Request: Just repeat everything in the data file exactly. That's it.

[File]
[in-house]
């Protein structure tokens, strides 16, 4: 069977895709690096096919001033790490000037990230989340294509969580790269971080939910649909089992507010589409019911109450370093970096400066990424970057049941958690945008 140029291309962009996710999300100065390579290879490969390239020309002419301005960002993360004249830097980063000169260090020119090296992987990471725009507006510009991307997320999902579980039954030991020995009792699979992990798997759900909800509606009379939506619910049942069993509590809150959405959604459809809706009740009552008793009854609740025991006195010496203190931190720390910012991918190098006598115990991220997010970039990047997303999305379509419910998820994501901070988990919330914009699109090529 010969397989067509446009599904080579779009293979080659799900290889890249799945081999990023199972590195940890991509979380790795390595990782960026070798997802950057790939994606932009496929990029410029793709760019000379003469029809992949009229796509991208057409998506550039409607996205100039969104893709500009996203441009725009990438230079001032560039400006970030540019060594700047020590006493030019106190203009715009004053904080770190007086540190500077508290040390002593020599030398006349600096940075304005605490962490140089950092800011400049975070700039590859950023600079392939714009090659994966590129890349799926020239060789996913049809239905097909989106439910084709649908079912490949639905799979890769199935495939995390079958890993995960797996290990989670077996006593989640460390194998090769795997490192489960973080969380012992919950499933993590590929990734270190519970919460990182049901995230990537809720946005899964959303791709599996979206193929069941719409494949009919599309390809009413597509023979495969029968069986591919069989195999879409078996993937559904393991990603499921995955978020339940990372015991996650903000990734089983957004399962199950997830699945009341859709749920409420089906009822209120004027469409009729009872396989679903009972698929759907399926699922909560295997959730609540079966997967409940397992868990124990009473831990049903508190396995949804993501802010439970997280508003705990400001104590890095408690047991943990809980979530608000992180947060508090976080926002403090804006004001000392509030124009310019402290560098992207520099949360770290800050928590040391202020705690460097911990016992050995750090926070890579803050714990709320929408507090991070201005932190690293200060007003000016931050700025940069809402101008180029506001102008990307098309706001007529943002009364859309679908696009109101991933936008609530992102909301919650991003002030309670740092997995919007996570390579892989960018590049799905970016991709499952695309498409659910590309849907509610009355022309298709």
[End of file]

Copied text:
[in-house]
């Protein structure tokens, strides 16, 4: 069977895709690096096919001033790490000037990230989340294509969580790269971080939910649909089992507010589409019911109450370093970096400066990424970057049941958690945008 140029291309962009996710999300100065390579290879490969390239020309002419301005960002993360004249830097980063000169260090020119090296992987990471725009507006510009991307997320999902579980039954030991020995009792699979992990798997759900909800509606009379939506619910049942069993509590809150959405959604459809809706009740009552008793009854609740025991006195010496203190931190720390910012991918190098006598115990991220997010970039990047997303999305379509419910998820994501901070988990919330914009699109090529 010969397989067509446009599904080579779009293979080659799900290889890249799945081999990023199972590195940890991509979380790795390595990782960026070798997802950057790939994606932009496929990029410029793709760019000379003469029809992949009229796509991208057409998506550039409607996205100039969104893709500009996203441009725009990438230079001032560039400006970030540019060594700047020590006493030019106190203009715009004053904080770190007086540190500077508290040390002593020599030398006349600096940075304005605490962490140089950092800011400049975070700039590859950023600079392939714009090659994966590129890349799926020239060789996913049809239905097909989106439910084709649908079912490949639905799979890769199935495939995390079958890993995960797996290990989670077996006593989640460390194998090769795997490192489960973080969380012992919950499933993590590929990734270190519970919460990182049901995230990537809720946005899964959303791709599996979206193929069941719409494949009919599309390809009413597509023979495969029968069986591919069989195999879409078996993937559904393991990603499921995955978020339940990372015991996650903000990734089983957004399962199950997830699945009341859709749920409420089906009822209120004027469409009729009872396989679903009972698929759907399926699922909560295997959730609540079966997967409940397992868990124990009473831990049903508190396995949804993501802010439970997280508003705990400001104590890095408690047991943990809980979530608000992180947060508090976080926002403090804006004001000392509030124009310019402290560098992207520099949360770290800050928590040391202020705690460097911990016992050995750090926070890579803050714990709320929408507090991070201005932190690293200060007003000016931050700025940069809402101008180029506001102008990307098309706001007529943002009364859309679908696009109101991933936008609530992102909301919650991003002030309670740092997995919007996570390579892989960018590049799905970016991709499952695309498409659910590309849907509610009355022309298709």